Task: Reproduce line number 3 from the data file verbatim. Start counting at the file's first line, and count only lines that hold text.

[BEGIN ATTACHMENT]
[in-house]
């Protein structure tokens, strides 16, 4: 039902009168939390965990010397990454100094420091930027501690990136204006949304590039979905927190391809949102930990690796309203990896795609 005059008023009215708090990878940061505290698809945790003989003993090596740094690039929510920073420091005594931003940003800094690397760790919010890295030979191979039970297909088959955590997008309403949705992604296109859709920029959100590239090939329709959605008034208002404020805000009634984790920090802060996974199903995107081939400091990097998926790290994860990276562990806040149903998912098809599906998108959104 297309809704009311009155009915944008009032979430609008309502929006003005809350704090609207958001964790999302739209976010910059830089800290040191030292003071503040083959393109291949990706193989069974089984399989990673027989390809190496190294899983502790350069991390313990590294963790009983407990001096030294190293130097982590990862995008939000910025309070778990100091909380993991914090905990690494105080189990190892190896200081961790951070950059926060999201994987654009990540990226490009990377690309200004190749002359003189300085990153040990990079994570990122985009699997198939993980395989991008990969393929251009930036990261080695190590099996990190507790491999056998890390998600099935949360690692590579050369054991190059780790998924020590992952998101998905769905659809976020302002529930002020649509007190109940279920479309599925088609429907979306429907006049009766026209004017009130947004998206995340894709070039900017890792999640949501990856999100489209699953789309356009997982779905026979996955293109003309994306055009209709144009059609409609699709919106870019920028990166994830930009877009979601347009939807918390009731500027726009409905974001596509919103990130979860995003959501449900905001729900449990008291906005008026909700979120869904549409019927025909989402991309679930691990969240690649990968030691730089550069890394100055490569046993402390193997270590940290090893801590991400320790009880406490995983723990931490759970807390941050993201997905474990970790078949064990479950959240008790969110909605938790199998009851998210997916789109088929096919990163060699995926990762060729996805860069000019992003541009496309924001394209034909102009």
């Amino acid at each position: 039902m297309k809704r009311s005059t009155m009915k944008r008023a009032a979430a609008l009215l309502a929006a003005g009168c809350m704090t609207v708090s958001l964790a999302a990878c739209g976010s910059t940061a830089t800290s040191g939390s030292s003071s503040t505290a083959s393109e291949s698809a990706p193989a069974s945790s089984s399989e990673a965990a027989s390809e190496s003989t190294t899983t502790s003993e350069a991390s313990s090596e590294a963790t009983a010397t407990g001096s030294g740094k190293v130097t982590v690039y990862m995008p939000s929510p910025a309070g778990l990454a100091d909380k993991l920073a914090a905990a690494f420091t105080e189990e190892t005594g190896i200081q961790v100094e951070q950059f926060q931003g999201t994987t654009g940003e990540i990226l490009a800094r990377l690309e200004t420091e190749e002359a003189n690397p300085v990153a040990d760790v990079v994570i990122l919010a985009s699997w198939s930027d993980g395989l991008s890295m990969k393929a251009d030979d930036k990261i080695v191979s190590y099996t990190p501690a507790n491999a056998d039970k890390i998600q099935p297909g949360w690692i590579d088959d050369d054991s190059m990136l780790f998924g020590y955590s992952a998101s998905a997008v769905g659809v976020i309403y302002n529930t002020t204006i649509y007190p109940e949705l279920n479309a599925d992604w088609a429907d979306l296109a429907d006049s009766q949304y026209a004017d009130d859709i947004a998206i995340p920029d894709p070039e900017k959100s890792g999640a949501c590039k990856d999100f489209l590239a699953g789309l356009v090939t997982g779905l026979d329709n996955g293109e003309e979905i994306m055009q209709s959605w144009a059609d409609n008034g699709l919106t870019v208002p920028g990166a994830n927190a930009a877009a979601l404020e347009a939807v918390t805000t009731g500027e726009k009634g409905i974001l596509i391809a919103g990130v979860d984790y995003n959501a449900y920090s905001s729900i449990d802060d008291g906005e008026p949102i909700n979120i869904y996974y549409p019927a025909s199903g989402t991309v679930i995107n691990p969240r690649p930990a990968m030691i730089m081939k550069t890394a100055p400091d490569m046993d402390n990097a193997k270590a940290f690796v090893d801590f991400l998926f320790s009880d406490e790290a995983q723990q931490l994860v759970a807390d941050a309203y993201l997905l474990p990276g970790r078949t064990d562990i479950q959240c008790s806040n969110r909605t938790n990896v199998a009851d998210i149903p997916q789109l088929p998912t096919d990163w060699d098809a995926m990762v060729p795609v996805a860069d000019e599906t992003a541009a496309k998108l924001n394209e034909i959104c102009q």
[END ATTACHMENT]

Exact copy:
């Amino acid at each position: 039902m297309k809704r009311s005059t009155m009915k944008r008023a009032a979430a609008l009215l309502a929006a003005g009168c809350m704090t609207v708090s958001l964790a999302a990878c739209g976010s910059t940061a830089t800290s040191g939390s030292s003071s503040t505290a083959s393109e291949s698809a990706p193989a069974s945790s089984s399989e990673a965990a027989s390809e190496s003989t190294t899983t502790s003993e350069a991390s313990s090596e590294a963790t009983a010397t407990g001096s030294g740094k190293v130097t982590v690039y990862m995008p939000s929510p910025a309070g778990l990454a100091d909380k993991l920073a914090a905990a690494f420091t105080e189990e190892t005594g190896i200081q961790v100094e951070q950059f926060q931003g999201t994987t654009g940003e990540i990226l490009a800094r990377l690309e200004t420091e190749e002359a003189n690397p300085v990153a040990d760790v990079v994570i990122l919010a985009s699997w198939s930027d993980g395989l991008s890295m990969k393929a251009d030979d930036k990261i080695v191979s190590y099996t990190p501690a507790n491999a056998d039970k890390i998600q099935p297909g949360w690692i590579d088959d050369d054991s190059m990136l780790f998924g020590y955590s992952a998101s998905a997008v769905g659809v976020i309403y302002n529930t002020t204006i649509y007190p109940e949705l279920n479309a599925d992604w088609a429907d979306l296109a429907d006049s009766q949304y026209a004017d009130d859709i947004a998206i995340p920029d894709p070039e900017k959100s890792g999640a949501c590039k990856d999100f489209l590239a699953g789309l356009v090939t997982g779905l026979d329709n996955g293109e003309e979905i994306m055009q209709s959605w144009a059609d409609n008034g699709l919106t870019v208002p920028g990166a994830n927190a930009a877009a979601l404020e347009a939807v918390t805000t009731g500027e726009k009634g409905i974001l596509i391809a919103g990130v979860d984790y995003n959501a449900y920090s905001s729900i449990d802060d008291g906005e008026p949102i909700n979120i869904y996974y549409p019927a025909s199903g989402t991309v679930i995107n691990p969240r690649p930990a990968m030691i730089m081939k550069t890394a100055p400091d490569m046993d402390n990097a193997k270590a940290f690796v090893d801590f991400l998926f320790s009880d406490e790290a995983q723990q931490l994860v759970a807390d941050a309203y993201l997905l474990p990276g970790r078949t064990d562990i479950q959240c008790s806040n969110r909605t938790n990896v199998a009851d998210i149903p997916q789109l088929p998912t096919d990163w060699d098809a995926m990762v060729p795609v996805a860069d000019e599906t992003a541009a496309k998108l924001n394209e034909i959104c102009q």